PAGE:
Last week was all about housing, and the news was mixed. Although industry sentiment showed a surprising drop, actual activity came in stronger than expected. Overall, the data probably shades to the good side, but housing bears watching going forward.
Last week’s data
On Tuesday, the National Association of Home Builders industry confidence survey dropped to 64 for July, which was from a downwardly revised 66 in June and well below the expected 67. This is the lowest reading since last November, resulting from rising concerns about materials prices, which are pushing costs and prices up and eroding affordability. It should be noted that 64 remains a reasonably high level of confidence, not that far off the 12-year high of 71 from March of this year. Still, the decline suggests the mood might be changing, which would be a negative sign for the industry.
On the other hand, housing starts, which were released on Wednesday, indicated a growing industry. They rose from 1.092 million in May to 1.215 million in June, well above expectations of 1.16 million. This is a substantial rebound from a drop in May and occurred despite downside risk, as building permit issuance had recently dropped. The significant bounce back is a positive indicator for the economy as a whole, particularly since building permits also rebounded and beat expectations. Further, it suggests actual activity remains strong, despite the drop in industry confidence.
What to look forward to
This week, we get more housing market data, with reports on sales of existing and new homes. Plus, we’ll learn about consumer confidence, industry and business confidence, and the growth of the economy as a whole.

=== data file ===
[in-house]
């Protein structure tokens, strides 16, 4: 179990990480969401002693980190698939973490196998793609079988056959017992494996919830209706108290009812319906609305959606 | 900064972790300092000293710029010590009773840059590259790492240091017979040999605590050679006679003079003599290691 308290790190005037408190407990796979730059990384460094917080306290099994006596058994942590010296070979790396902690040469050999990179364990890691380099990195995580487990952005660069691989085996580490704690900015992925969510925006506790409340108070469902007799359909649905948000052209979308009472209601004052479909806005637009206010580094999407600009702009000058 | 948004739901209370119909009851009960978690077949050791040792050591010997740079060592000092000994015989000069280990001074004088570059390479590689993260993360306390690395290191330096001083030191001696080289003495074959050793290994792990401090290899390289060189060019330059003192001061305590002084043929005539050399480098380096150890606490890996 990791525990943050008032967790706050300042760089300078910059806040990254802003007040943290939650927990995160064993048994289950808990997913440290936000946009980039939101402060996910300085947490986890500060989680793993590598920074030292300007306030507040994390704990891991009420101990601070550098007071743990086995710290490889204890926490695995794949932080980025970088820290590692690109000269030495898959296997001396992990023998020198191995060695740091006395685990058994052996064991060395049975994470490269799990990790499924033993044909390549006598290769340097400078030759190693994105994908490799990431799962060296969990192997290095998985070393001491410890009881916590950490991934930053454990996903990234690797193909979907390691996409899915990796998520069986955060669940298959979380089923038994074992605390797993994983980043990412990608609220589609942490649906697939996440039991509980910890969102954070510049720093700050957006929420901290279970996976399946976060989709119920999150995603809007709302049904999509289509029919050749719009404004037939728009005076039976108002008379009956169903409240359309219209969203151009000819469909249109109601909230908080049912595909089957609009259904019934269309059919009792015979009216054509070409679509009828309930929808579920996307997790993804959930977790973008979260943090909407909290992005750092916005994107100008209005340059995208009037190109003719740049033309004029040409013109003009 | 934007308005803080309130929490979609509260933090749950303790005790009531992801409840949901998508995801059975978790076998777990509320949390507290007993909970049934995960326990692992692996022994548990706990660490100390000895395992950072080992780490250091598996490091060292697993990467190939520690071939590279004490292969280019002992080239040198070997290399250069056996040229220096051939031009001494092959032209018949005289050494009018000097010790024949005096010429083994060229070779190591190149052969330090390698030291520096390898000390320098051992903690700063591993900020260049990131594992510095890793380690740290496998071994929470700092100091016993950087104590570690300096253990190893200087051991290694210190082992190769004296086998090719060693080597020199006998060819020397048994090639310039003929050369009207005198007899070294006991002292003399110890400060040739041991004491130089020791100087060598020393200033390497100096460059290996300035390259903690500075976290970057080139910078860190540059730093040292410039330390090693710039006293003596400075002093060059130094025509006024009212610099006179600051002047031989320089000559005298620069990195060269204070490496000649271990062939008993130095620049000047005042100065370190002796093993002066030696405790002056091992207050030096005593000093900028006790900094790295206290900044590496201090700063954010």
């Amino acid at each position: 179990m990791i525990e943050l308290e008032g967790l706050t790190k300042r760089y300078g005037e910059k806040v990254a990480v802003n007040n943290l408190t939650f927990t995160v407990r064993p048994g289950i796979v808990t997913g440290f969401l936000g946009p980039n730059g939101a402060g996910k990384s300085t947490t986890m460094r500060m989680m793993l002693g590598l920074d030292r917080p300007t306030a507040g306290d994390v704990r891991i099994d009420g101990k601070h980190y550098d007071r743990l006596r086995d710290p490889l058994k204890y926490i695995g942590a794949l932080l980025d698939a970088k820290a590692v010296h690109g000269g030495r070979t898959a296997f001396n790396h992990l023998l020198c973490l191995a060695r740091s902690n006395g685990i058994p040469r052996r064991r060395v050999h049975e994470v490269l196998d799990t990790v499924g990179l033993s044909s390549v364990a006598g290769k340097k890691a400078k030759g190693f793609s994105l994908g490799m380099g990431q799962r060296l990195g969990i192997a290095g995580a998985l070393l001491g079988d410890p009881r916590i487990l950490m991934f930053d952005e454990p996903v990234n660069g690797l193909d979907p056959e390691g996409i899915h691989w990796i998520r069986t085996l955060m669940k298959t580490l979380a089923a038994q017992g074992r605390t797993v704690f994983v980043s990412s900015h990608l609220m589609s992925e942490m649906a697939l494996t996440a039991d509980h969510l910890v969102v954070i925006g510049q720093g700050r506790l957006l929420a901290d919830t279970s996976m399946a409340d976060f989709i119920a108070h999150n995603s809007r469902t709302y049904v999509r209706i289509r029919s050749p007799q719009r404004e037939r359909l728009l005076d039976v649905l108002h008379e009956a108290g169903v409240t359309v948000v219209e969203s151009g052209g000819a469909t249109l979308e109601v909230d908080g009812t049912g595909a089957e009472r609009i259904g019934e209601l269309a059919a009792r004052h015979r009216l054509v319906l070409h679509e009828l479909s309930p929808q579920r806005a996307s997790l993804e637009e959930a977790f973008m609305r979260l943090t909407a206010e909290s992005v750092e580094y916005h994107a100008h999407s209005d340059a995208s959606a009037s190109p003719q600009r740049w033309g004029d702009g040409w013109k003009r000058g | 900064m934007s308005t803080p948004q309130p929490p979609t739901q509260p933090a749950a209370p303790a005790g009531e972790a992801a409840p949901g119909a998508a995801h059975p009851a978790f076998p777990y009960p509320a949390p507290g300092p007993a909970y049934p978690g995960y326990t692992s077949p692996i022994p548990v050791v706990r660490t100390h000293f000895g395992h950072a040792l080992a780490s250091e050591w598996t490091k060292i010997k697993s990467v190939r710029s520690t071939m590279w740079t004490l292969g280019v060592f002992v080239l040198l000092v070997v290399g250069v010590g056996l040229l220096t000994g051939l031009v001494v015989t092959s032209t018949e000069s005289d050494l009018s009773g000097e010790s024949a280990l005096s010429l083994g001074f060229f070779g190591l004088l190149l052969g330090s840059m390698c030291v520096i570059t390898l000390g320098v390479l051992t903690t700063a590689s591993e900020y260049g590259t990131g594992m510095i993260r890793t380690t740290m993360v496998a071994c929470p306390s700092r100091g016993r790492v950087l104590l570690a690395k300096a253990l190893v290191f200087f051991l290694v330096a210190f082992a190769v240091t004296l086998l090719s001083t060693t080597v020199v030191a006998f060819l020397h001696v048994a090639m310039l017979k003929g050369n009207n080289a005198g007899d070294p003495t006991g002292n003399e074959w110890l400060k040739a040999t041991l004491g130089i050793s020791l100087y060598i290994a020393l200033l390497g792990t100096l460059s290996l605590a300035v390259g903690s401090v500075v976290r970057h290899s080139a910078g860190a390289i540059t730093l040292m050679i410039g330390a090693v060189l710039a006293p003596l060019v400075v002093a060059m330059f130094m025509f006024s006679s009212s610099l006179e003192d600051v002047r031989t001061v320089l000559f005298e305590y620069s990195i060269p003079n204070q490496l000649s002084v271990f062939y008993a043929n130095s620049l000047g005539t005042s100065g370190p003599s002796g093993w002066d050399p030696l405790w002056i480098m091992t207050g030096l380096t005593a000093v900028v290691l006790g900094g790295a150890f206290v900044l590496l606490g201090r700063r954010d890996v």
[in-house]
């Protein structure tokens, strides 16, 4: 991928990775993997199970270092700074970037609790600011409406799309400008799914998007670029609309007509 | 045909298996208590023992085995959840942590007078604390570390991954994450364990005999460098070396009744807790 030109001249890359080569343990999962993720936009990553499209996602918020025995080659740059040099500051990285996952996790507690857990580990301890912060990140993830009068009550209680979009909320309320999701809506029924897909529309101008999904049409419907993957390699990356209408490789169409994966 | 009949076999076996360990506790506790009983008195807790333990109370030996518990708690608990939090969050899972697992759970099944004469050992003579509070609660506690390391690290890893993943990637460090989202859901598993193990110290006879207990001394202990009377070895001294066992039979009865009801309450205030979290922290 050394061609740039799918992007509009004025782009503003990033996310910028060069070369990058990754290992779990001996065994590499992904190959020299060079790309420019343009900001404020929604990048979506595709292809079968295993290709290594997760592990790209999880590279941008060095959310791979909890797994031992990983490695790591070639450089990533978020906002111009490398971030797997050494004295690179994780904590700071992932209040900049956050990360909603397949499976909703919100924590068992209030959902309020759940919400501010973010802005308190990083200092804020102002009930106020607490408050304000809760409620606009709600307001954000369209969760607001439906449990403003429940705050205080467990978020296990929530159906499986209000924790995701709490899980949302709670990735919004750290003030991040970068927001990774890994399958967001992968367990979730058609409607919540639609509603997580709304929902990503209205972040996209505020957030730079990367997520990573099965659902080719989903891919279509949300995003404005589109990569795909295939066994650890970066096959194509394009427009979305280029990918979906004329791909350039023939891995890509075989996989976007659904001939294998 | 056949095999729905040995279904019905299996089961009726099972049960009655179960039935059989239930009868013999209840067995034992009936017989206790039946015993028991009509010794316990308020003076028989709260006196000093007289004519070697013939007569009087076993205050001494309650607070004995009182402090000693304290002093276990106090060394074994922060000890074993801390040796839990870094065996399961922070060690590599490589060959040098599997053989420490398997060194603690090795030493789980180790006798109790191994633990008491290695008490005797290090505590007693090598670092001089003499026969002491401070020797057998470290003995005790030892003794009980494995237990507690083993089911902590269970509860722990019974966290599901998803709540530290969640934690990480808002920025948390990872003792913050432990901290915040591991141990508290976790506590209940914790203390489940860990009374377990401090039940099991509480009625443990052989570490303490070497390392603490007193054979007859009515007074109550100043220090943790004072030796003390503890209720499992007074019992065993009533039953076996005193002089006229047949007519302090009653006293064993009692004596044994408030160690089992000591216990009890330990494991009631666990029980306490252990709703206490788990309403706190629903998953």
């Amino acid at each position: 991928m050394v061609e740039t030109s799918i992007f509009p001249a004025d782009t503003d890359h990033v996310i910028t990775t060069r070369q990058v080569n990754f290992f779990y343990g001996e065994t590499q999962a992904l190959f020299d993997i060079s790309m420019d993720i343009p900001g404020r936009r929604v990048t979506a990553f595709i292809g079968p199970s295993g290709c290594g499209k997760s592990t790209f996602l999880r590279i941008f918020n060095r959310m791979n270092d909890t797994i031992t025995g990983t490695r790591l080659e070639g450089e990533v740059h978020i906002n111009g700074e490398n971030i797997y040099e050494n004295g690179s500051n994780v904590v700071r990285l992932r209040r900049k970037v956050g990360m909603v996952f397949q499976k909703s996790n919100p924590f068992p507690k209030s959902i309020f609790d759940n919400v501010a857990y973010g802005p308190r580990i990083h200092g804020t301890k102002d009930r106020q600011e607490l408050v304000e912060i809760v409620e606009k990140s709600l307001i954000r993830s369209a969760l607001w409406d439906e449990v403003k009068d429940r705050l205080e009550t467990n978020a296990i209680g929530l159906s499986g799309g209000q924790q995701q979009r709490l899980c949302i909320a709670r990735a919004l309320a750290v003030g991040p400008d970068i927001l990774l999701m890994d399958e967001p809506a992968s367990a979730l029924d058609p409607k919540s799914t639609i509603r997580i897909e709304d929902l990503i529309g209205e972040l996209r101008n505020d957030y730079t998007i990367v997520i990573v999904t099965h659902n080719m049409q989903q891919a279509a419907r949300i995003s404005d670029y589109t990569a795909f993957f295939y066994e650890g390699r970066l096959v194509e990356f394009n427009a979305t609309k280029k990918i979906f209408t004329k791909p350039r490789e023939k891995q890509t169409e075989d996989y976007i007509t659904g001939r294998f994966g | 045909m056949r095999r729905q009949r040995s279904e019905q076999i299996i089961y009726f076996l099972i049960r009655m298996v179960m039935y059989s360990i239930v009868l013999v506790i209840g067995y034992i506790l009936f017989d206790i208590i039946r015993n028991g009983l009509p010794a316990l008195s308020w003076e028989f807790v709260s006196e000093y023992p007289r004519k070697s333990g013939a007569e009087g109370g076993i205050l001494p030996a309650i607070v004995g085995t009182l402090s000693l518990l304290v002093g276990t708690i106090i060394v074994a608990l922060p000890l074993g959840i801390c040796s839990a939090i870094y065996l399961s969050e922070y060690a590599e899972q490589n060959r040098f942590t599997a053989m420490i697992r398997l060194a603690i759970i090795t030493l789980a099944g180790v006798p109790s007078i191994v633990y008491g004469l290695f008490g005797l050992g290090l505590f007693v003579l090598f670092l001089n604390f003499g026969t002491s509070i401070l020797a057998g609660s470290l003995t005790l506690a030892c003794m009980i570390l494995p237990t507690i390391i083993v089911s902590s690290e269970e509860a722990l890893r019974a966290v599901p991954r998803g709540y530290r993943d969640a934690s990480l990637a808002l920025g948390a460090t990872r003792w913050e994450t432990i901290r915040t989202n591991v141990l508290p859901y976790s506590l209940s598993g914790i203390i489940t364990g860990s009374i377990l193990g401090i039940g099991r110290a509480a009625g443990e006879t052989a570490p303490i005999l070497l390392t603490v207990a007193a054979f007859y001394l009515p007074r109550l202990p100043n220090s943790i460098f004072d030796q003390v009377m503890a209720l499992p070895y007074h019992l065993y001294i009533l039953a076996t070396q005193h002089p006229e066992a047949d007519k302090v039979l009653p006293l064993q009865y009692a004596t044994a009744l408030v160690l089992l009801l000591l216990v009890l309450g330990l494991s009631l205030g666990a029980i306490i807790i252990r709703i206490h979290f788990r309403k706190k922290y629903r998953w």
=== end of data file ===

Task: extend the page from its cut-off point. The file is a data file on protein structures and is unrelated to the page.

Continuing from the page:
Sales of existing homes for June were reported on Monday. They dropped from 5.62 million in May to 5.52 million, although expectations were for sales to remain steady at 5.62 million. Given the lack of available inventory, however, there was certainly downside risk, which seems to have come through. So, while sales declined, it was likely due to a lack of supply, not to a lack of demand. This should limit concerns regarding the shortfall.
New home sales, released on Wednesday, are expected to do better, with a small uptick from 610,000 to 615,000. Here, strong demand, combined with a better available level of inventory, suggests there may be some upside. Strong sales of new homes would be a positive signal for the economy.
The Conference Board survey of consumer confidence, released on Tuesday, is expected to drop somewhat, from a very high level of 119.9 down to 116.0, which is still healthy. This pullback would mirror declines in other surveys. Interestingly, while current confidence remains quite high, future expectations have declined, pulling down the index. The change in trend is worth watching.
The durable goods orders report, released on Thursday, is expected to be quite strong. The headline number, which includes commercial aircraft, is expected to improve from a 0.8-percent decline in May to a 3-percent increase in June on strong aircraft orders from Boeing. The core orders index, which excludes transport, is also expected to improve, moving from a gain of 0.3 percent in May to a gain of 0.5 percent in June. The core number is a better indicator and suggests business confidence and investment continue to improve. This would also be a good sign for the economy.
Finally, the first estimate of economic growth for the second quarter will be released on Friday. Gross domestic product growth is expected to be 2.5 percent, well above the first quarter’s 1.4 percent, with the gain coming from faster growth in consumer spending. Despite some apparent weakness in business investment, there is upside to this estimate as well. If the number comes in as expected, it will demonstrate that the recovery continues and economic conditions remain solid.
Have a great week!